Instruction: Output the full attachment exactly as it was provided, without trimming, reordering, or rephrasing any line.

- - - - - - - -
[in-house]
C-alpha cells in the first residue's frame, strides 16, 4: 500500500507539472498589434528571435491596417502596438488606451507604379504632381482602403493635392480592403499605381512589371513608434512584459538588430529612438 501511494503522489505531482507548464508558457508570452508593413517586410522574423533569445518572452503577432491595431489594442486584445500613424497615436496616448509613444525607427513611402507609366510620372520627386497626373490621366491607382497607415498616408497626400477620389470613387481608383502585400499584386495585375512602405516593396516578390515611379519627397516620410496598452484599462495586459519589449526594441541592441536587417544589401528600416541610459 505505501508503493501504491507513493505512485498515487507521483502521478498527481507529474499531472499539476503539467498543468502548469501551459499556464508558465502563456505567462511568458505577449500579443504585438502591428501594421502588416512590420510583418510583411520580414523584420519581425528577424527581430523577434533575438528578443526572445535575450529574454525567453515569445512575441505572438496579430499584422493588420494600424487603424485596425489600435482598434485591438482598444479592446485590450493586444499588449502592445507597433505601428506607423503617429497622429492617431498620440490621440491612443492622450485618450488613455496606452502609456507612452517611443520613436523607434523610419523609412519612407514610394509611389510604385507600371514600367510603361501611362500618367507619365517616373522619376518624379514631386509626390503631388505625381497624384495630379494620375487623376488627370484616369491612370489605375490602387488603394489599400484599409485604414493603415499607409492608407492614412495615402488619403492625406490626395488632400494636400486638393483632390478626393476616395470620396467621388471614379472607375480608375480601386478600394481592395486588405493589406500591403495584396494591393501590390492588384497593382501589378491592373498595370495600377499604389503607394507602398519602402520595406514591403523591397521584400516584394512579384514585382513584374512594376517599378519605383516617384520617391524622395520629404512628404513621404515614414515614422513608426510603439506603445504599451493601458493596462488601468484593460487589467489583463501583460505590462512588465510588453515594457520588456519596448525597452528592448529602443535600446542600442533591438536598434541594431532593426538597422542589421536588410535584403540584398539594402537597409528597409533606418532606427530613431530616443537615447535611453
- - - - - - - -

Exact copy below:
[in-house]
C-alpha cells in the first residue's frame, strides 16, 4: 500500500507539472498589434528571435491596417502596438488606451507604379504632381482602403493635392480592403499605381512589371513608434512584459538588430529612438 501511494503522489505531482507548464508558457508570452508593413517586410522574423533569445518572452503577432491595431489594442486584445500613424497615436496616448509613444525607427513611402507609366510620372520627386497626373490621366491607382497607415498616408497626400477620389470613387481608383502585400499584386495585375512602405516593396516578390515611379519627397516620410496598452484599462495586459519589449526594441541592441536587417544589401528600416541610459 505505501508503493501504491507513493505512485498515487507521483502521478498527481507529474499531472499539476503539467498543468502548469501551459499556464508558465502563456505567462511568458505577449500579443504585438502591428501594421502588416512590420510583418510583411520580414523584420519581425528577424527581430523577434533575438528578443526572445535575450529574454525567453515569445512575441505572438496579430499584422493588420494600424487603424485596425489600435482598434485591438482598444479592446485590450493586444499588449502592445507597433505601428506607423503617429497622429492617431498620440490621440491612443492622450485618450488613455496606452502609456507612452517611443520613436523607434523610419523609412519612407514610394509611389510604385507600371514600367510603361501611362500618367507619365517616373522619376518624379514631386509626390503631388505625381497624384495630379494620375487623376488627370484616369491612370489605375490602387488603394489599400484599409485604414493603415499607409492608407492614412495615402488619403492625406490626395488632400494636400486638393483632390478626393476616395470620396467621388471614379472607375480608375480601386478600394481592395486588405493589406500591403495584396494591393501590390492588384497593382501589378491592373498595370495600377499604389503607394507602398519602402520595406514591403523591397521584400516584394512579384514585382513584374512594376517599378519605383516617384520617391524622395520629404512628404513621404515614414515614422513608426510603439506603445504599451493601458493596462488601468484593460487589467489583463501583460505590462512588465510588453515594457520588456519596448525597452528592448529602443535600446542600442533591438536598434541594431532593426538597422542589421536588410535584403540584398539594402537597409528597409533606418532606427530613431530616443537615447535611453